Sadly, this is an ingredient commonly added to even "Paraben Free" and "Non-Toxic" products.. all the time.


A silicone-based polymer, Dimethicone acts as a barrier on the skin, trapping everything underneath it, including bacteria, sebum, and impurities, which can lead to increased breakouts and blackheads.

Notably, Dimethicone is also considered estrogenic. Estrogenic chemicals mimic the function of the naturally occurring hormone estrogen, and when they interact with our hormone system, they can cause a swath of undesirable effects. Overexposure to these estrogen-mimicking substances may contribute to a host of health issues

Petroleum-Derived Vitamin E Oil (Common "Vitamin E")

Synthetic vitamin E does not come from a natural food source and is generally derived from petroleum products or sometimes, vegetable oils.

Synthetic vitamin E, due to its chemical structure, is only about 12% as potent as natural vitamin E. It is also not as bioavailable (meaning easily used by the body) as its natural counterpart, decreasing overall absorption especially through the skin.

Natural vitamin E is generally labelled d-alpha tocopherol, d-alpha tocopherol acetate, or d-alpha tocopherol succinate but can sometimes appear as mixed tocopherols (mixed tocopherols, contain not only d-alpha tocopherol but natural mixtures of beta, gamma, and delta tocopherols).

Natural vitamin E comes from plant oils instead of petroleum. Due to its molecular structure, natural vitamin E is much better absorbed in the body. Specific transport proteins in the liver tend to bind better to natural vitamin E, allowing it to be transported to other tissues in the body to be used for important functions, including as an antioxidant. With vitamin E, natural is significantly better.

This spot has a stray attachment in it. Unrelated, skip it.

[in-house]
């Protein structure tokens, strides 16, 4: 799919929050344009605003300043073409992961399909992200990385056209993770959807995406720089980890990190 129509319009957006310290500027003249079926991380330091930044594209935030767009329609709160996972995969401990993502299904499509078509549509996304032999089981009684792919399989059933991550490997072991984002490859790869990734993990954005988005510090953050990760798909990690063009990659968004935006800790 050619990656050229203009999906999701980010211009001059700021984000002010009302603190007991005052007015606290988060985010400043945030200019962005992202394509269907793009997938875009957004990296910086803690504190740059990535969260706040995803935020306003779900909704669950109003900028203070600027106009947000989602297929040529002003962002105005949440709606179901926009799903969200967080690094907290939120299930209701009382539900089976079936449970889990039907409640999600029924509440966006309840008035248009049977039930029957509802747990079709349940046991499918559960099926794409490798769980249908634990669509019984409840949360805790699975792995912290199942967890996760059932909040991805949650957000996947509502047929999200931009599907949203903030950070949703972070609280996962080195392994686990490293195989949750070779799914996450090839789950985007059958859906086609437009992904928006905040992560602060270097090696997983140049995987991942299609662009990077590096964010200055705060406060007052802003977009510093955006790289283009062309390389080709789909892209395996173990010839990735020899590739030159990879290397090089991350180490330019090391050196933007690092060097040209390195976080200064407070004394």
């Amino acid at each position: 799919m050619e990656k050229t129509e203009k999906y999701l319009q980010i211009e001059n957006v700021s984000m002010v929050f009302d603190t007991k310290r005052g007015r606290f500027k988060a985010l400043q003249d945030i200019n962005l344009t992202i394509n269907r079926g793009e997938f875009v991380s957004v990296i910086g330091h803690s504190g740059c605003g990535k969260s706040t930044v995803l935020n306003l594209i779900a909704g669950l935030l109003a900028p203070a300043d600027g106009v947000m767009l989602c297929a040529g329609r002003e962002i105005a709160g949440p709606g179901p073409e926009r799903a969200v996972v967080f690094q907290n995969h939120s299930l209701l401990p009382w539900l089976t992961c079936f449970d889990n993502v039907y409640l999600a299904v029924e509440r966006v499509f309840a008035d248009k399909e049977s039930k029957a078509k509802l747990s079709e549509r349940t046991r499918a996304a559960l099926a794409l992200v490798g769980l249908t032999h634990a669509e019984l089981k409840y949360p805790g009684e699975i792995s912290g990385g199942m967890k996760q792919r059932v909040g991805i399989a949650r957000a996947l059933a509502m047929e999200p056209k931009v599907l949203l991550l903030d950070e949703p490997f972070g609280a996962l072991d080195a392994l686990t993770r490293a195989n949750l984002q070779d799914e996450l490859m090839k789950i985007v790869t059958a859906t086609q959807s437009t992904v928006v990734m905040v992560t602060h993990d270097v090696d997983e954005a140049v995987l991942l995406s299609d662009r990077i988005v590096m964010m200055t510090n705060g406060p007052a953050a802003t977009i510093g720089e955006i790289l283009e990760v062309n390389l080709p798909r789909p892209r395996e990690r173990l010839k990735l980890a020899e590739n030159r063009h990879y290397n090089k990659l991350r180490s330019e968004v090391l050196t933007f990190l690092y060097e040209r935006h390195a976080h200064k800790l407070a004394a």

Unfortunately, you may find that most products contain the synthetic version of Vitamin E.


Although it hasn't been released as toxic in "1-3% quantities" for cosmetic use, this ingredient seems harsh as it's also found to be an insecticide. Not to mention the production of how it is made.

The ingredient triethanolamine is made by reacting ethylene oxide, which is derived from the petroleum industry, with ammonia, which is derived from air.

Although no science has presented it "being bad", we are personally looking to avoid petroleum-related ingredients.


Formaldehyde is a colorless gas added to cosmetics to prevent microbes from growing. The confusing part is cosmetics may contain formaldehyde without being listed as an active ingredient. That’s because certain preservatives can also release formaldehyde, including Quaternium-15, DMDM hydantoin, imidazolidinyl urea, diazolidinyl urea, polyoxymethylene urea, sodium hydroxymethylglycinate, bromopol and glyoxal.

We have found sodium hydroxymethylglycinate listed as an ingredient in a couple Wild Yam Creams, but be on the watch for all of these.

Closing Thoughts on "Natural Products"

Just as a general suggestion, we recommend never following the "Marketing" on the front of a container, and always read the ingredients first.

We urge you to be discerning consumers, especially in the wake of the increasing popularity of all-natural products. Many of these products don't live up to their claims. If you encounter a list of ingredients that are difficult to pronounce or spell, it's crucial to spend your money wisely and not be deceived by marketing claims.